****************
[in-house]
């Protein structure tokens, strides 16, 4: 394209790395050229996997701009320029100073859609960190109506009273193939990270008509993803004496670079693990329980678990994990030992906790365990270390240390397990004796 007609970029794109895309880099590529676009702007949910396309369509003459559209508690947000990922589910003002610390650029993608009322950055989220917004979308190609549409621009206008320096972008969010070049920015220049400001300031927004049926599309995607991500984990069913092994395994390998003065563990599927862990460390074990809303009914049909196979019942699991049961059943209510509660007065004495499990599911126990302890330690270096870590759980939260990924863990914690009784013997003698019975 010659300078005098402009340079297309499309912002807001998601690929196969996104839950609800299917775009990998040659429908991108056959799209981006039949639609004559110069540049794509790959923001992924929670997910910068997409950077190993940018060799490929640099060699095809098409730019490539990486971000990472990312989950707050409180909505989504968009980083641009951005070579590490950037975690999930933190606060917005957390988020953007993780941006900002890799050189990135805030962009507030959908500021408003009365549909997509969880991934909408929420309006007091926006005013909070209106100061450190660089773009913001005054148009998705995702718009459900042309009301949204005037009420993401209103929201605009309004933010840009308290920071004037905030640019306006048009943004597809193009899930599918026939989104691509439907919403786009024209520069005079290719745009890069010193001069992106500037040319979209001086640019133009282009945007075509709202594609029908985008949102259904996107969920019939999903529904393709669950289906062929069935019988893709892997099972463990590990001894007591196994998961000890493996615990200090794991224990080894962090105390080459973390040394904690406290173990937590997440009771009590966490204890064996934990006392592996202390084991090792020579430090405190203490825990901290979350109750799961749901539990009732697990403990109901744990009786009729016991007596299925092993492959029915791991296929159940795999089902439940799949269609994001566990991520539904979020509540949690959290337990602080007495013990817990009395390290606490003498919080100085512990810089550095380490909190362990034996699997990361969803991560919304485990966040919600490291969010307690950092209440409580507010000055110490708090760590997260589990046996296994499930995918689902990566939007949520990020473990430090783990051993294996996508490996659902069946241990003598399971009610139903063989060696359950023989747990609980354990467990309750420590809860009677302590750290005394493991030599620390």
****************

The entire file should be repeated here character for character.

[in-house]
């Protein structure tokens, strides 16, 4: 394209790395050229996997701009320029100073859609960190109506009273193939990270008509993803004496670079693990329980678990994990030992906790365990270390240390397990004796 007609970029794109895309880099590529676009702007949910396309369509003459559209508690947000990922589910003002610390650029993608009322950055989220917004979308190609549409621009206008320096972008969010070049920015220049400001300031927004049926599309995607991500984990069913092994395994390998003065563990599927862990460390074990809303009914049909196979019942699991049961059943209510509660007065004495499990599911126990302890330690270096870590759980939260990924863990914690009784013997003698019975 010659300078005098402009340079297309499309912002807001998601690929196969996104839950609800299917775009990998040659429908991108056959799209981006039949639609004559110069540049794509790959923001992924929670997910910068997409950077190993940018060799490929640099060699095809098409730019490539990486971000990472990312989950707050409180909505989504968009980083641009951005070579590490950037975690999930933190606060917005957390988020953007993780941006900002890799050189990135805030962009507030959908500021408003009365549909997509969880991934909408929420309006007091926006005013909070209106100061450190660089773009913001005054148009998705995702718009459900042309009301949204005037009420993401209103929201605009309004933010840009308290920071004037905030640019306006048009943004597809193009899930599918026939989104691509439907919403786009024209520069005079290719745009890069010193001069992106500037040319979209001086640019133009282009945007075509709202594609029908985008949102259904996107969920019939999903529904393709669950289906062929069935019988893709892997099972463990590990001894007591196994998961000890493996615990200090794991224990080894962090105390080459973390040394904690406290173990937590997440009771009590966490204890064996934990006392592996202390084991090792020579430090405190203490825990901290979350109750799961749901539990009732697990403990109901744990009786009729016991007596299925092993492959029915791991296929159940795999089902439940799949269609994001566990991520539904979020509540949690959290337990602080007495013990817990009395390290606490003498919080100085512990810089550095380490909190362990034996699997990361969803991560919304485990966040919600490291969010307690950092209440409580507010000055110490708090760590997260589990046996296994499930995918689902990566939007949520990020473990430090783990051993294996996508490996659902069946241990003598399971009610139903063989060696359950023989747990609980354990467990309750420590809860009677302590750290005394493991030599620390």